(9/26/01 10:41:51 am)
| An invitation to see Visionary Art visuals|
It's been a struggle to keep my mind out of the headlines and concentrate on the work on my drawing board these last two weeks (to say the least!) so instead I developed a mini website with art samples of many of the modern day "visionary" artists that I was talking about in an earlier post (Sulamith Wulfing and modern fairy tale art). I've shown several examples by each artist as well as given their respective web sites (if I've been able to dig that information up) so it's a bit of a wait on the download but worth it I think.
I've also scanned in work by two of the "old guys" that I had been extolling the virtues of in an even earlier post, John Bauer and Herman Vogel.
Here's the web address to go to for the art:
I hope that these images will bring some relief from all those other images that have lately been flickering across the TV screens in all the households of the world.
(9/26/01 10:46:56 am)
Okay, that link isn't working from here.
But if you copy and paste that html into the Netscape Navigator option it does.
(9/26/01 11:02:17 am)
| Re: Opps!|
It adds an additional "h t t p://" (without the spaces- it won't show in this message otherwise) to the beginning of the link. If you click on it, then delete that portion, that will also work.
Edited by: Kerrie at: 9/27/01 8:06:18 am
(9/26/01 12:50:33 pm)
| A feast for the eyes|
Thanks Charles! I enjoyed your post very much!
(9/27/01 6:00:42 am)
| Thank You|
Thank you so much for posting these. It was really nice of you, esp at the present moment.
(9/27/01 1:08:49 pm)
These are magnificent! To my shame, I was not familiar with John Bauer (by name, at least; the images are teasingly familiar) or Rachel Clearfield; thank you so much for posting them!
(9/29/01 7:38:38 pm)
| Re: An invitation to see Visionary Art visuals|
Loved your selections. It was nice to be able to see more of many of these artists.
I've been trying to think of others in this category. One local (in Washington State) artist is Deborah Koff-Chapin who has a unique technique which she calls "touch drawing" - which entails inking and braying a board, laying paper on top and then drawing with both hands - using fingers, nails, palms, etc... Supposed to be a very good way of accessing your subconscious. I'm waiting for her to come off of sabatical to take a class with her (she teaches classes on how to teach this..) Her website is www.touchdrawing.com (I can't get the links to post 'active' - don't know what I"m doing wrong....)
if you'd like to see more of her very interesting work and technique.
I'm still short on men in this group... Did anyone have a good theory why that is? One male possibility I thought of is Mark English - though not his work as a whole. He's done some pieces that I think fit, but I couldn't find any of this genre of his online.
Thomas Blackshear is maybe borderline in this category - though
some is definately in the Pyle/Wyeth/Parrish school (his "Beauty
and the Beast" for one). I found a site that has a bunch of
his limited edition prints (www.artbidders.com/artist_directory.htm)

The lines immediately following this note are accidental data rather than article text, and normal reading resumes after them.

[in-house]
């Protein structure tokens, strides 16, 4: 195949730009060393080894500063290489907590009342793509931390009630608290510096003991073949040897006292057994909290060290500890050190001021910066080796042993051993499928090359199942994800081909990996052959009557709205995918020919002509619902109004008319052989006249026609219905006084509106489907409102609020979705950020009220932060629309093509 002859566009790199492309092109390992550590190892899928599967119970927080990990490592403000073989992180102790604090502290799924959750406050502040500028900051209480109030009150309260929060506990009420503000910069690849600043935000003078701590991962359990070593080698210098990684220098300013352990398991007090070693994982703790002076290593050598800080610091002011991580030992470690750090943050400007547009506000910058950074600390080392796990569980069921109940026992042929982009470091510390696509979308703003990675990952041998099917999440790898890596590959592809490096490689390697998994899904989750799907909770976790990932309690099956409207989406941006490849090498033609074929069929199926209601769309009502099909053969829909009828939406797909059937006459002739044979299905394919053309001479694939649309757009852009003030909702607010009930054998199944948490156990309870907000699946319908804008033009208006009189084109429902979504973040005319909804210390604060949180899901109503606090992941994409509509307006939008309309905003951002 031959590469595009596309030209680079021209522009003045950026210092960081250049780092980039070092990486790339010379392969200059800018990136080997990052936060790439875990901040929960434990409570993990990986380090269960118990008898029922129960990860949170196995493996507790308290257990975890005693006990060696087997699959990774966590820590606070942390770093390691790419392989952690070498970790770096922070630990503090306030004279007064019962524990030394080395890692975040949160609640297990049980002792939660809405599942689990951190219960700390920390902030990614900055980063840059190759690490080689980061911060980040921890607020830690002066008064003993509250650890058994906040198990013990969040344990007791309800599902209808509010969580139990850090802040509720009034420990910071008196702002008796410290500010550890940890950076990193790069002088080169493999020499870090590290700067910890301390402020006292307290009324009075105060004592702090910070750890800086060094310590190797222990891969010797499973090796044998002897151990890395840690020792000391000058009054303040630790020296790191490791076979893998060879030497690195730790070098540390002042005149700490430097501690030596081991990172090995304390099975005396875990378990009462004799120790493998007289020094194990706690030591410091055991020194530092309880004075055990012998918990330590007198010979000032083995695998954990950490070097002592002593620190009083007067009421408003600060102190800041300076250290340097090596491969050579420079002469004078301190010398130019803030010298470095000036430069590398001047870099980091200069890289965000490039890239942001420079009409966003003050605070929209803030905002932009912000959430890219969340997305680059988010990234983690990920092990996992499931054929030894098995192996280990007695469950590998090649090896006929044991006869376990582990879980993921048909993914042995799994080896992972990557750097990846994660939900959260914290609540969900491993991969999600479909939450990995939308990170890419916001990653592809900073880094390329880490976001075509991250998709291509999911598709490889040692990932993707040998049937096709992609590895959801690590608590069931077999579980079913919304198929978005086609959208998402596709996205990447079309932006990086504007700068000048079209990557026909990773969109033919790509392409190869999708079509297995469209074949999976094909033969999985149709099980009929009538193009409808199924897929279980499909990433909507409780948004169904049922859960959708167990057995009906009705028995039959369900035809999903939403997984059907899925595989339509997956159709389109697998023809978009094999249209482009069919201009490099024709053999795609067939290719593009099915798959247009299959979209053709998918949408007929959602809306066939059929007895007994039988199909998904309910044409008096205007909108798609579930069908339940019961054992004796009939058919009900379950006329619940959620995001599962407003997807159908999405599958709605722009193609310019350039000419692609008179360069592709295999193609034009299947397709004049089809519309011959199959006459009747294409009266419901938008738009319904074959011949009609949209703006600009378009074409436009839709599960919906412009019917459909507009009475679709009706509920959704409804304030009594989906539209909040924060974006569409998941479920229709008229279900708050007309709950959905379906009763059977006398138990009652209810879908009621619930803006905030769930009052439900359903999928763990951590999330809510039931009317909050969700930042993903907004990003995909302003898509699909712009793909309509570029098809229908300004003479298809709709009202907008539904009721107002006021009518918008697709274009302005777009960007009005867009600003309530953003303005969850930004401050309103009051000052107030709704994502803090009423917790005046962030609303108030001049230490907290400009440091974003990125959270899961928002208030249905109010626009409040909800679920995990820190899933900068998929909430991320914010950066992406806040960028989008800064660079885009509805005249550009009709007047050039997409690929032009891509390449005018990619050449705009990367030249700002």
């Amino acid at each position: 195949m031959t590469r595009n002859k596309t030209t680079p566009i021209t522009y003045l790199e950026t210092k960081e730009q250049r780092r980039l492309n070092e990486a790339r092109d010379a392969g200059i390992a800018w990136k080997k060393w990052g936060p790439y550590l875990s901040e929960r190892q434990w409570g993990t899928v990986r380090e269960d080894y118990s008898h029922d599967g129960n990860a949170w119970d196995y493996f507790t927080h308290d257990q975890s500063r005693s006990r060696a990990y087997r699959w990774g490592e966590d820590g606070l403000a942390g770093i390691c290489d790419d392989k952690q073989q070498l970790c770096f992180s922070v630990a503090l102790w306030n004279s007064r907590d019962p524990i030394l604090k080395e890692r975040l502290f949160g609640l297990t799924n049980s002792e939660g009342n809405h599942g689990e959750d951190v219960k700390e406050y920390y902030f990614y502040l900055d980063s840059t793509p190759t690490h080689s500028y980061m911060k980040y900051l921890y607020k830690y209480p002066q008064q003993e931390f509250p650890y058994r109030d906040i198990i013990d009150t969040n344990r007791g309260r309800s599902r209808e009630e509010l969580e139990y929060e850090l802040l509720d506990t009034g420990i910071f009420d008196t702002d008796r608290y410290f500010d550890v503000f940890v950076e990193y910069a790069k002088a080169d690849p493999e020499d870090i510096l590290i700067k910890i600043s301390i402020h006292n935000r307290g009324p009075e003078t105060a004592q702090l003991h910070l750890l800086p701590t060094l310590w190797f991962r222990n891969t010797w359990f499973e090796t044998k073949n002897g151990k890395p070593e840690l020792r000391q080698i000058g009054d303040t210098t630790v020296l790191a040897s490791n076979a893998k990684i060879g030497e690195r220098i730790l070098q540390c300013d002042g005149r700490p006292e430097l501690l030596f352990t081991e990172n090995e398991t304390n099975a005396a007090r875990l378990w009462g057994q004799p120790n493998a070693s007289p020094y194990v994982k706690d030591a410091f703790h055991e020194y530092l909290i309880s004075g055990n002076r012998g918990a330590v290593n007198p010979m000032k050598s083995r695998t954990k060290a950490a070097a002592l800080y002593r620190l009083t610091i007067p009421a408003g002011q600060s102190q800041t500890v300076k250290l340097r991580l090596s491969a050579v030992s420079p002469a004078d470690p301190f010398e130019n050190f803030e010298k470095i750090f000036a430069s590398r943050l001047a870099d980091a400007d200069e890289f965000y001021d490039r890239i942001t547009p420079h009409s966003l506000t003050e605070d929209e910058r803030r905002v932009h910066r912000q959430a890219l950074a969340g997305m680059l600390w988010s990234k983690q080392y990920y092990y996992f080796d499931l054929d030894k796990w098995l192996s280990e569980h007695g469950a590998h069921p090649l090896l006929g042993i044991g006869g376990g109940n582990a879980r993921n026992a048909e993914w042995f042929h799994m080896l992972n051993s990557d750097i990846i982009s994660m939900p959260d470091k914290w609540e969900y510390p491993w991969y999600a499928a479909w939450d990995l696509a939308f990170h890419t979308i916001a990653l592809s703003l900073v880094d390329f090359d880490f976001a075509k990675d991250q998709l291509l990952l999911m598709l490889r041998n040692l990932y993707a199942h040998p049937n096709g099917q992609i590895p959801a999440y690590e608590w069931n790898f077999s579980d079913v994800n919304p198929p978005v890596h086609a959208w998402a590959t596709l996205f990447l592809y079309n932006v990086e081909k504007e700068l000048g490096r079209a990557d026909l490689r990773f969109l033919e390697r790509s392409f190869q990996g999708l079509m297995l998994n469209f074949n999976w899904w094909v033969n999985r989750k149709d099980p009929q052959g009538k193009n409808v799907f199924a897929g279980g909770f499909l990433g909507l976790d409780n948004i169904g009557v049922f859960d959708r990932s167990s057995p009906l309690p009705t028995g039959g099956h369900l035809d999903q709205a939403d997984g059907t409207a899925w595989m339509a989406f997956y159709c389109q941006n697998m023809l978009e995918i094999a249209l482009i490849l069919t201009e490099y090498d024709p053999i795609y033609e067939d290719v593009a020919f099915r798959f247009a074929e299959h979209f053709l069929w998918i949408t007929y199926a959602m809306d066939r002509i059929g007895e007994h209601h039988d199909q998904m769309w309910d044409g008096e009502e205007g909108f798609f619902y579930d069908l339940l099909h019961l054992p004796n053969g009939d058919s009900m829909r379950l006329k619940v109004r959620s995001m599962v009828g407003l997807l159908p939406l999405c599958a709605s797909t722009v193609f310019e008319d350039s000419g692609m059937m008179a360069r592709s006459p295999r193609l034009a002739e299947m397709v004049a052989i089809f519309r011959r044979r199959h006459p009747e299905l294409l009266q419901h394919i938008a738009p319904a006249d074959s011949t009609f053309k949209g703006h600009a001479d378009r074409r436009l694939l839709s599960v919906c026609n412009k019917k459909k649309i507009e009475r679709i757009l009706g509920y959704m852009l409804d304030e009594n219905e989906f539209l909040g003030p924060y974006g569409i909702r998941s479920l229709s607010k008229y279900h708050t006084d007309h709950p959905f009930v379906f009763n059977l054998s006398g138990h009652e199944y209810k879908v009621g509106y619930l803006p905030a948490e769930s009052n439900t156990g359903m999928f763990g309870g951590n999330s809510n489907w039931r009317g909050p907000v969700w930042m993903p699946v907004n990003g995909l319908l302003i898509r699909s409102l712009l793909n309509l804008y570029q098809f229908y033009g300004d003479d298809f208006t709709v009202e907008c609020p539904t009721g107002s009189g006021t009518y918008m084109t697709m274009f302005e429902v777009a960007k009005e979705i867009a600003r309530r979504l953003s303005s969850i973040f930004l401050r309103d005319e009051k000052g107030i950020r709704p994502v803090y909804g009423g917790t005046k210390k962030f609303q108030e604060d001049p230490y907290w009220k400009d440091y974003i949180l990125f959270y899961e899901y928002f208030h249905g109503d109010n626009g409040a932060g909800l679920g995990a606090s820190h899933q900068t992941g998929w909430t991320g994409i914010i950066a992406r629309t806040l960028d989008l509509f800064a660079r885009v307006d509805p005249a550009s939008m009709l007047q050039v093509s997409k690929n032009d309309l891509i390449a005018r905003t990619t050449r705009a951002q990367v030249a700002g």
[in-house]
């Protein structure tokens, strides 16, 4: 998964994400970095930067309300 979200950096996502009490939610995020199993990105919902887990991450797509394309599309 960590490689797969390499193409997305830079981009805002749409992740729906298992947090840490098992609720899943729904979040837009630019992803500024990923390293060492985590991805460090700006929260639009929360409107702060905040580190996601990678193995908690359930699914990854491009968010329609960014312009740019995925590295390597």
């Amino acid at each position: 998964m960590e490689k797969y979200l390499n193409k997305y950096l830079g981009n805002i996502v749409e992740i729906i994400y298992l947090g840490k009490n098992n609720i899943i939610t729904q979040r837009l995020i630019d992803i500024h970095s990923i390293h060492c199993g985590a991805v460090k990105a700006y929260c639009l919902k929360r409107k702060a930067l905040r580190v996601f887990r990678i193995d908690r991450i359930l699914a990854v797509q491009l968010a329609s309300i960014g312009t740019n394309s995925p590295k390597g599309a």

which also carries sample of Scott Gustafson, James Gurney and James Christensen - all of which seem to be in the more traditional fairytale/fantasy category. Hmmmm....
I was glad you included Greg Spalenka, I'd forgotten about him - his stuff is great.
I also thumbed through my latest "Spectrum" to see if anyone else jumped out - but the vast majority of the work included is so 'slick' feeling - it doesn't do it for me.
Will keep looking.
Thanks again Charles!
(9/30/01 2:12:28 am)
| Don't forget|
Do you know Barbara Berger's work? She's a Washingtion state artist who has done about eight or ten books as well as many pieces of fine art. Her books include "Grandfather Twilight" and "Animalia" and the illustrated novel "Gwinna."
(9/30/01 12:45:11 pm)
| Re: Don't forget|
Yes, I know of Barbara Berger. I've enjoyed 'Grandfather Twilight' for years. Was tickled to discover she lived out here. For some reason, Western Washington seems to have more than its share of artists - both literary and visual (and musical too, I suppose). I was amazed by the sheer numbers of published people when I hooked up with this chapter of SCBWI when we moved out here 3 years ago. Lots of the writers live in/near Seattle. Lots of the illustrators live out in Pugent Sound on various islands. And that's just the people working in the children's genre. I get a little overwhelmed periodically - crowded field that it is....
But I digress...
(10/5/01 7:39:13 am)
| another man|
Thanks for the link! I have to admit, I've never heard of these artists before... Some of it reminds me of tarot imagery.
I think Amano Yoshitaka's work may be of interest and reminds me of some of the contemporary works on the site, although the bulk of his stuff is in the fantasy/fairytale category... He has a page at www.amanosworld.com (The Tale of Genji stuff is marvelous)
Also, I think the reason why the link doesn't work is b/c there is a space before the h t t p (the underscore sort of sticks out to the left). Maybe if the space is deleted, it will work properly?
Edited by: isthmus nekoi at: 10/5/01 7:40:53 am
(10/11/01 4:45:42 pm)
| Re: another man|
Alex Grey has some fascinating visionary work (recently his art was used for Tool's Lateralus CD)
Here's his site!